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J Affect Disord. 2006 Mar;91(1):45-52. Epub 2006 Jan 27.

Dispositional optimism and the risk of depressive symptoms during 15 years of follow-up: the Zutphen Elderly Study.

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GGZ Delfland, Institute of Mental Health, P.O.Box 5016, 2600 GA Delft, The Netherlands.



It is unclear whether the personality trait of dispositional optimism, defined in terms of generalized positive outcome expectancies, life engagement, and a future orientation, has a protective effect on the development of depression in community-dwelling elderly men.


We included 464 men aged 64 to 84 years (mean 70.8; SD 4.6) with complete data at baseline and at 5 years of follow-up in a prospective cohort study with a follow-up period of 15 years. In 1985, 1990, 1995 and 2000 dispositional optimism was assessed using a 4-item questionnaire, and in 1990, 1995 and 2000 depressive symptoms were assessed by the Zung self-rating depression scale (SDS). Logistic regression was used to estimate odds ratios for the development of depressive symptoms (i.e., Zung SDS > or = 50).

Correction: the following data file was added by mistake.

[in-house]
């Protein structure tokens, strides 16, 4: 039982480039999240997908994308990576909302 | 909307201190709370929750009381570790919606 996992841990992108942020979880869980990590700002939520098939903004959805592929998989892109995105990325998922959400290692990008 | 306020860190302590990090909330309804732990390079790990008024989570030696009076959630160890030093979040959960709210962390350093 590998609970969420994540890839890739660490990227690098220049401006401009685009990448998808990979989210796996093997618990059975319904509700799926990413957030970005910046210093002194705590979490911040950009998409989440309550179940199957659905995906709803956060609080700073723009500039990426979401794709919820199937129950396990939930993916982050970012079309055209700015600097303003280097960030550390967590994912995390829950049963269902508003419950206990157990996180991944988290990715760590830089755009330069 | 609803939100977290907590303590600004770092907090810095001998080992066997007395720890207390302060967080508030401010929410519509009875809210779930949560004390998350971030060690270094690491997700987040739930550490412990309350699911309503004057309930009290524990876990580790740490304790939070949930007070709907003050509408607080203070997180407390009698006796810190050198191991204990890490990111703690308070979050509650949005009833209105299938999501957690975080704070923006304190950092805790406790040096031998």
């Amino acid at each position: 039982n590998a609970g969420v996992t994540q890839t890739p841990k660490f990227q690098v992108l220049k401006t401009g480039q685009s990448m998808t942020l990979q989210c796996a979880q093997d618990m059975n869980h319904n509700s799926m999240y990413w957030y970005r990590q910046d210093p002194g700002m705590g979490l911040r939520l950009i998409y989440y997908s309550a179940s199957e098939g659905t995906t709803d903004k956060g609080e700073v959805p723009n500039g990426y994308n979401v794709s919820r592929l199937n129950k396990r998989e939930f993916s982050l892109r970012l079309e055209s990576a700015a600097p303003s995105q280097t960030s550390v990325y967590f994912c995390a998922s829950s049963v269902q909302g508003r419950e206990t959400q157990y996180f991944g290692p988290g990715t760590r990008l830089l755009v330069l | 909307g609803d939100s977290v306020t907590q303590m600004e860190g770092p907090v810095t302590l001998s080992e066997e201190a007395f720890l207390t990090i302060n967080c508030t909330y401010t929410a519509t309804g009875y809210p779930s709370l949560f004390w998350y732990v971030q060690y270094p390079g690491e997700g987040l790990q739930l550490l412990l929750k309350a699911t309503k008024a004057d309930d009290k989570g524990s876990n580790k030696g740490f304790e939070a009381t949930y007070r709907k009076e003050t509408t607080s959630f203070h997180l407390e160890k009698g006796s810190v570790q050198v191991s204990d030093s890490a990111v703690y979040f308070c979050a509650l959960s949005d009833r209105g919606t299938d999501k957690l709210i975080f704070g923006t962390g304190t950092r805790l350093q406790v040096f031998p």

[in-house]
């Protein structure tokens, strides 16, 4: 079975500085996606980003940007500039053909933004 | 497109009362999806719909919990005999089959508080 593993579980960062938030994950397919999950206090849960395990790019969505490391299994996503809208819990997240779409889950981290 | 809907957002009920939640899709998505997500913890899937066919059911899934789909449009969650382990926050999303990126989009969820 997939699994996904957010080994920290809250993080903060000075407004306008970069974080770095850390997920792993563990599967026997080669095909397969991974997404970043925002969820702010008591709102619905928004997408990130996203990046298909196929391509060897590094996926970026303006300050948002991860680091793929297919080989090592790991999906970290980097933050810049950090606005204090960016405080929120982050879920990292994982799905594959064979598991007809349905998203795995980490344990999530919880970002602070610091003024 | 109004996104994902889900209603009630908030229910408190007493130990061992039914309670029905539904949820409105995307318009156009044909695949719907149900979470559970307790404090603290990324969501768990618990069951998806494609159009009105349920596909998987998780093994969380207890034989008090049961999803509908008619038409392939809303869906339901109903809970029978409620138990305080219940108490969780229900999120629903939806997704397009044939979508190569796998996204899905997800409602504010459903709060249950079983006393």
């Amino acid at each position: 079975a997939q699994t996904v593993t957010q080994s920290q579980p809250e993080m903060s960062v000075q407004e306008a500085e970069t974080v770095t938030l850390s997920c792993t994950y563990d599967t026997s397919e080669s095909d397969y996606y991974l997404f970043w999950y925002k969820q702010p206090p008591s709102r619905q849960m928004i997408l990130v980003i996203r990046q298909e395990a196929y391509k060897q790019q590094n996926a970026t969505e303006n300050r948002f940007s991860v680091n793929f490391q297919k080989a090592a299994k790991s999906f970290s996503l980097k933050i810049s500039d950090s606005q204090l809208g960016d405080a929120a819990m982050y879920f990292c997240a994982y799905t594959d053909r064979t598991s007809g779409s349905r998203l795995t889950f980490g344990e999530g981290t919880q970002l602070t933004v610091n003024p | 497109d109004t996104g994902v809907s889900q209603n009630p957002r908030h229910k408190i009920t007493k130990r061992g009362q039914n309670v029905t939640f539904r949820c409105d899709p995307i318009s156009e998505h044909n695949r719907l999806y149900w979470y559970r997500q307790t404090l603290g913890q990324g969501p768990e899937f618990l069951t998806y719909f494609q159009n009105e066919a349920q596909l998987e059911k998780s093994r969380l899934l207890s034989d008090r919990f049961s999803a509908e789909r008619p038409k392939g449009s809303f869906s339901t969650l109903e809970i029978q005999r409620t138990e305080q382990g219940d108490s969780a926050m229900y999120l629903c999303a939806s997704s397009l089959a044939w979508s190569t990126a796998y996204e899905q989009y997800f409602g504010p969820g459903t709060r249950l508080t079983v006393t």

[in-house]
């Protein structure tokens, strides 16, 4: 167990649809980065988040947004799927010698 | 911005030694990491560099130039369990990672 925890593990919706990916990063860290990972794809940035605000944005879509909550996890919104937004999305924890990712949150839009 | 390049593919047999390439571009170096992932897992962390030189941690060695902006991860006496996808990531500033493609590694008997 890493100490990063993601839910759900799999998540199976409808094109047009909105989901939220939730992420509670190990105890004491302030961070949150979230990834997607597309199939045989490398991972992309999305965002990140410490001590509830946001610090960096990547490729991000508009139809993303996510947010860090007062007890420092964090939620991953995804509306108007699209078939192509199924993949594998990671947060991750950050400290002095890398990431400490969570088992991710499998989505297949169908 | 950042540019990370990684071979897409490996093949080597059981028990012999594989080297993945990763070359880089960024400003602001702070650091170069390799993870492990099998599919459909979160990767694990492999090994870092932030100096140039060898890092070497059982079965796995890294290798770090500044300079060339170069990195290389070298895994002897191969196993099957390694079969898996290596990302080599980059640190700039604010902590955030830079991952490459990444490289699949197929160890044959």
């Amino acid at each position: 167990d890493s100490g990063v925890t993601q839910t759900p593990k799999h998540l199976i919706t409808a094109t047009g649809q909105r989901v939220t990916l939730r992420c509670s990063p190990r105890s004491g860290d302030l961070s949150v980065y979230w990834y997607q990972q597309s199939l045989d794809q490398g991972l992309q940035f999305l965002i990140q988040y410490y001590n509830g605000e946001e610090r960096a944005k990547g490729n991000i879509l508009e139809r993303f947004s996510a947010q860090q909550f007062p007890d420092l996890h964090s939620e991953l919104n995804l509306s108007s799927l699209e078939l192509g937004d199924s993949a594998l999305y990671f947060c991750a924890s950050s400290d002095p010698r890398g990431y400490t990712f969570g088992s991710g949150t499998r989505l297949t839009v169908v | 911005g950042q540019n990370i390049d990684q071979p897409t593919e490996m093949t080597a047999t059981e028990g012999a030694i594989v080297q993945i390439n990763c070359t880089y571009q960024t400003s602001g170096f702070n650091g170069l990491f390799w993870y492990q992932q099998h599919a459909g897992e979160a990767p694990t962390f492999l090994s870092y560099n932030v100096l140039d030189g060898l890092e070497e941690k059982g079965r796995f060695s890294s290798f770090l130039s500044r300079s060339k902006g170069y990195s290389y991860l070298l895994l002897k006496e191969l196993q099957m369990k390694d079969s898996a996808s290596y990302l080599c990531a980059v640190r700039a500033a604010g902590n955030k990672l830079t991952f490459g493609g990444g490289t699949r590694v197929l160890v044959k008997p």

The cumulative incidence for depressive symptoms was 44% (n = 202) after 15 years follow-up. Dispositional optimism predicted for a lower cumulative incidence of depressive symptoms with an odds ratio of 0.23 (95% confidence interval 0.15-0.36; high vs. low optimism). The protective effect remained unaffected after multivariate adjustment for age, self-rated health, cardiovascular disease, education, and physical activity. In men free of depressive symptoms in 1990, the protective effect of dispositional optimism persisted.


The dispositional optimism scale has not been validated against the 'Life Orientation Test'.


Dispositional optimism protects against the development of depressive symptoms during 15 years of follow-up in elderly community-dwelling men.

[Indexed for MEDLINE]

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